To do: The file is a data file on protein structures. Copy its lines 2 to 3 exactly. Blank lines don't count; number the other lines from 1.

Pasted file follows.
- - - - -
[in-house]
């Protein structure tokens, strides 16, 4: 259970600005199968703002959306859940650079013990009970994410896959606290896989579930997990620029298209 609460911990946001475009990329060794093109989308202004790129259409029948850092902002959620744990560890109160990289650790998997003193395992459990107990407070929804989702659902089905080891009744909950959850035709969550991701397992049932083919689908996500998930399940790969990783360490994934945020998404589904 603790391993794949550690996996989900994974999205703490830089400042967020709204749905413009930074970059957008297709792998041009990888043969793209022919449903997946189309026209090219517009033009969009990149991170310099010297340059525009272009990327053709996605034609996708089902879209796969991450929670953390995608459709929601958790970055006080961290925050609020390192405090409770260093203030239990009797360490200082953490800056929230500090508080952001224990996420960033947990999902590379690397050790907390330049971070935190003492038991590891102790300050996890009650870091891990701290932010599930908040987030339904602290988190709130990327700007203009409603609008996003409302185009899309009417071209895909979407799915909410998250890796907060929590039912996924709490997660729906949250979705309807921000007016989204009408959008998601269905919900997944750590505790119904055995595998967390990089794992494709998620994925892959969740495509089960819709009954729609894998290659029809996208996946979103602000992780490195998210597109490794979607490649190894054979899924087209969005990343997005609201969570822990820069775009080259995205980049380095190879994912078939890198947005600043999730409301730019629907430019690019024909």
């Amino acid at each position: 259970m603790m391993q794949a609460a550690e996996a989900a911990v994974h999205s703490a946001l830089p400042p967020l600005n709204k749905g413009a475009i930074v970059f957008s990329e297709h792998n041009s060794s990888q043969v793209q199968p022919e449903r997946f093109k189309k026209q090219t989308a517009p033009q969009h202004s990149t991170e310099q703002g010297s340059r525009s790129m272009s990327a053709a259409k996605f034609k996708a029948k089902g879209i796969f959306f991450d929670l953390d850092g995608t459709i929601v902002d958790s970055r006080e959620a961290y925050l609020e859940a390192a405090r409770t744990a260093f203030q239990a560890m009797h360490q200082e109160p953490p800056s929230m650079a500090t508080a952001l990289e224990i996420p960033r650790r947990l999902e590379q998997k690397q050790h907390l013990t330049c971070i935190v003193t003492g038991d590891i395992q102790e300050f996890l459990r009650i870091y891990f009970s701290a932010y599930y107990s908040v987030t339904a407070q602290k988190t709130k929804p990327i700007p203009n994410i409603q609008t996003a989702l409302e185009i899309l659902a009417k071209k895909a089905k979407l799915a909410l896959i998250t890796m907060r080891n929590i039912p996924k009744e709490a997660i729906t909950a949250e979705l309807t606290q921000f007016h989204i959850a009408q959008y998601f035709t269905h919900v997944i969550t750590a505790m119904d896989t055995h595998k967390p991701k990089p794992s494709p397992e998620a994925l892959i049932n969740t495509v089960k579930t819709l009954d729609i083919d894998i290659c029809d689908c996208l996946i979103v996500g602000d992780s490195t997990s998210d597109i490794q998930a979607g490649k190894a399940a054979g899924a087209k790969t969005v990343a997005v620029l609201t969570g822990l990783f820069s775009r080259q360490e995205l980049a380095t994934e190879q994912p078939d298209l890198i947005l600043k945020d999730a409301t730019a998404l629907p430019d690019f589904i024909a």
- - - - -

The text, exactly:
């Protein structure tokens, strides 16, 4: 259970600005199968703002959306859940650079013990009970994410896959606290896989579930997990620029298209 609460911990946001475009990329060794093109989308202004790129259409029948850092902002959620744990560890109160990289650790998997003193395992459990107990407070929804989702659902089905080891009744909950959850035709969550991701397992049932083919689908996500998930399940790969990783360490994934945020998404589904 603790391993794949550690996996989900994974999205703490830089400042967020709204749905413009930074970059957008297709792998041009990888043969793209022919449903997946189309026209090219517009033009969009990149991170310099010297340059525009272009990327053709996605034609996708089902879209796969991450929670953390995608459709929601958790970055006080961290925050609020390192405090409770260093203030239990009797360490200082953490800056929230500090508080952001224990996420960033947990999902590379690397050790907390330049971070935190003492038991590891102790300050996890009650870091891990701290932010599930908040987030339904602290988190709130990327700007203009409603609008996003409302185009899309009417071209895909979407799915909410998250890796907060929590039912996924709490997660729906949250979705309807921000007016989204009408959008998601269905919900997944750590505790119904055995595998967390990089794992494709998620994925892959969740495509089960819709009954729609894998290659029809996208996946979103602000992780490195998210597109490794979607490649190894054979899924087209969005990343997005609201969570822990820069775009080259995205980049380095190879994912078939890198947005600043999730409301730019629907430019690019024909």
């Amino acid at each position: 259970m603790m391993q794949a609460a550690e996996a989900a911990v994974h999205s703490a946001l830089p400042p967020l600005n709204k749905g413009a475009i930074v970059f957008s990329e297709h792998n041009s060794s990888q043969v793209q199968p022919e449903r997946f093109k189309k026209q090219t989308a517009p033009q969009h202004s990149t991170e310099q703002g010297s340059r525009s790129m272009s990327a053709a259409k996605f034609k996708a029948k089902g879209i796969f959306f991450d929670l953390d850092g995608t459709i929601v902002d958790s970055r006080e959620a961290y925050l609020e859940a390192a405090r409770t744990a260093f203030q239990a560890m009797h360490q200082e109160p953490p800056s929230m650079a500090t508080a952001l990289e224990i996420p960033r650790r947990l999902e590379q998997k690397q050790h907390l013990t330049c971070i935190v003193t003492g038991d590891i395992q102790e300050f996890l459990r009650i870091y891990f009970s701290a932010y599930y107990s908040v987030t339904a407070q602290k988190t709130k929804p990327i700007p203009n994410i409603q609008t996003a989702l409302e185009i899309l659902a009417k071209k895909a089905k979407l799915a909410l896959i998250t890796m907060r080891n929590i039912p996924k009744e709490a997660i729906t909950a949250e979705l309807t606290q921000f007016h989204i959850a009408q959008y998601f035709t269905h919900v997944i969550t750590a505790m119904d896989t055995h595998k967390p991701k990089p794992s494709p397992e998620a994925l892959i049932n969740t495509v089960k579930t819709l009954d729609i083919d894998i290659c029809d689908c996208l996946i979103v996500g602000d992780s490195t997990s998210d597109i490794q998930a979607g490649k190894a399940a054979g899924a087209k790969t969005v990343a997005v620029l609201t969570g822990l990783f820069s775009r080259q360490e995205l980049a380095t994934e190879q994912p078939d298209l890198i947005l600043k945020d999730a409301t730019a998404l629907p430019d690019f589904i024909a």